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So pissed at this teacher! *VERY LONG*

Anonymous
Posted by Anonymous
  • 140 Replies
*I am going to preface this with saying this is a long post so please leave if you're just gonna say tldr. You have been warned*

I could flip on DD's first grade teacher. Back in November I had my parent/teacher conference with the first grade teacher. During which time she started talking about her concerns with DD's behavior in class. She stated that after about 5 minutes sitting on the rug as a class DD starts to wiggle move around and some times make noises, she has a habit of putting her hands or random objects in her mouth, and DD has a habit of "spacing out" during timed work and doesn't always complete things in the amount of time given. She followed this with telling me I need to talk to DD's doctor about what to do about these behaviors. I already knew the putting things in her mouth issue is anxiety related. The teacher was having DD give up her recess time to complete work. I immediately told her that she was no longer to do that. DD is 6 and needs that 25 minutes of physical activity. DD is approval driven. To DD grades are a form of approval. I told her from that point on that DD was not to be given more time, that she needs a more visual consequence for poor time managemen, and that visual is a lower grade on assignments. The teacher began arguing with "if it was my child I would not be ok with that". I told her DD is not her child, she is mine, and the only way she will learn this is too see true consequences. I also do not want to end up having to deal with a high school student, later on, who has to then learn to finish work on time. The teacher wasn't happy, but honestly I didn't care. She just went back to insisting I talk to DD's doctor about what to do about what yo do about DD's behavior. My best friend, who is a social worker, and I put our heads together to try to come up with some ideas to help curb some of the behavior. The putting things in her mouth was previously discussed with her doctor, and found to be anxiety driven. We came up with what we called chewy necklaces. We made 3 necklaces with beads of different shapes, sizes, and textures. DD now wears one to school every day. It's helped a lot.

It just so happened that the week after my conference with the teacher was American Education week. I spent a half a day observing DD's behavior in class. She started the moving around and such while the class was all sitting on the rug, listening to the teacher talk. It was obvious to me that DD was bored. Not excusing her behavior, but I was seeing what was going on. I have had several conversations with DD about it since.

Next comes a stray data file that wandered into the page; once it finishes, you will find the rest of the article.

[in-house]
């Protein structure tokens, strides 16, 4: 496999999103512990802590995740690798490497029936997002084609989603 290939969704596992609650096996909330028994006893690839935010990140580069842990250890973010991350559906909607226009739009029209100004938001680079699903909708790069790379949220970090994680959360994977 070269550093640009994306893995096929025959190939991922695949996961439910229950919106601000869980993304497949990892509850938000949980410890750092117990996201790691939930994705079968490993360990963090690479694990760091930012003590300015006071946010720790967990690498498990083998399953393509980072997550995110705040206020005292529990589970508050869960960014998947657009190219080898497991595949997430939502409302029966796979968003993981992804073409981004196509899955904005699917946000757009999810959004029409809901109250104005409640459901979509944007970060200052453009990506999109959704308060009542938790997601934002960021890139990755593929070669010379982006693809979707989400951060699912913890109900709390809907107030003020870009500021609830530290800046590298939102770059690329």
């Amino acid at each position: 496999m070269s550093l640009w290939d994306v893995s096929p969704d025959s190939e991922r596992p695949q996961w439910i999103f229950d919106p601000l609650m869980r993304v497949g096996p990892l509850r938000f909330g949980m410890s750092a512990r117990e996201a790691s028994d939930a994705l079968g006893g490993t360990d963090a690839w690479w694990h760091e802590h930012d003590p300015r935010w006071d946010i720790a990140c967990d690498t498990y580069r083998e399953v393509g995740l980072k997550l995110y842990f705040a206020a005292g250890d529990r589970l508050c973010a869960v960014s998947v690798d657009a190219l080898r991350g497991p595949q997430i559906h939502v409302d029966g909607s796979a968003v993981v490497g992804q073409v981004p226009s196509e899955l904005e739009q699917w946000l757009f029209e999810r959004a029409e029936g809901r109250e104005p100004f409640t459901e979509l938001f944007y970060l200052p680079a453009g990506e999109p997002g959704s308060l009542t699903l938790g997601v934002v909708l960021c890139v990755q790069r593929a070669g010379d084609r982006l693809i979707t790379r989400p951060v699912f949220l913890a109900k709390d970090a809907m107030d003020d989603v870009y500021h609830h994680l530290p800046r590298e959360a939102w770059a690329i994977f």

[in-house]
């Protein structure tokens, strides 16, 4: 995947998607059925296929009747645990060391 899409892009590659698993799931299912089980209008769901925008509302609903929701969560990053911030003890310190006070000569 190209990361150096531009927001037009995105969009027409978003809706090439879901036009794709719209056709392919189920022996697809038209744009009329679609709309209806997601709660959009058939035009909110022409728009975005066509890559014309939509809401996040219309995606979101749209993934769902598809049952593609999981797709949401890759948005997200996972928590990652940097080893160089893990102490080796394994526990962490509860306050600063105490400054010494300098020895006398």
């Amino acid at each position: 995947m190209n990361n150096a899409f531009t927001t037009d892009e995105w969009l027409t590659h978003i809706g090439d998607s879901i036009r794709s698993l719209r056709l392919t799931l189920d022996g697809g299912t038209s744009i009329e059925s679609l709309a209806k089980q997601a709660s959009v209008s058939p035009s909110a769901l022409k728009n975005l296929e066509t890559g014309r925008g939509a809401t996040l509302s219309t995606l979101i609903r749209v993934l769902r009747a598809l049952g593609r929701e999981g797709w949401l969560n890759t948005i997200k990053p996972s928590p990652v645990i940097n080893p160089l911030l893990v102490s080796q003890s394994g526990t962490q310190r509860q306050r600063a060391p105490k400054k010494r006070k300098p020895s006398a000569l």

About 2 weeks before Christmas break her teacher called to "discuss DD's behavior" again. More of the same, moving around, and such. She was doing better with putting things in her mouth. At that point the teacher tells me that in the course of 3 weeks she had counted 6 times DD put things in her mouth. All 6 times DD was not wearing one of her necklaces. She then insists, again, that I talk to her doctor about DD's behavior. She also wanted to make sure that I still wanted to have her not give DD more time on assignments as there was a timed assessment the following day she was worried about. I enforced again that DD not be given more time, and get a lower grade if she did not complete the assessment in time. After I got off the phone with the teacher I called DD's doctor, and made an appointment. I followed that up with emailing the teacher requesting a written list of her concerns. It took two emails to her to get a response, and that was pretty vague.

The same day I finally get a response, I pick DD up from after school care to find her in different pants than I sent her to school in, and instructions to send extra clothes for DD to keep in her locker. Come to find out DD had an accident in class. The reason for the accident was because the teacher ignored DD's raised hand to go to the bathroom for so long DD couldn't hold it any more, and had an accident. I was pissed about that, and the fact that I did not even get a phone call about her having an accident.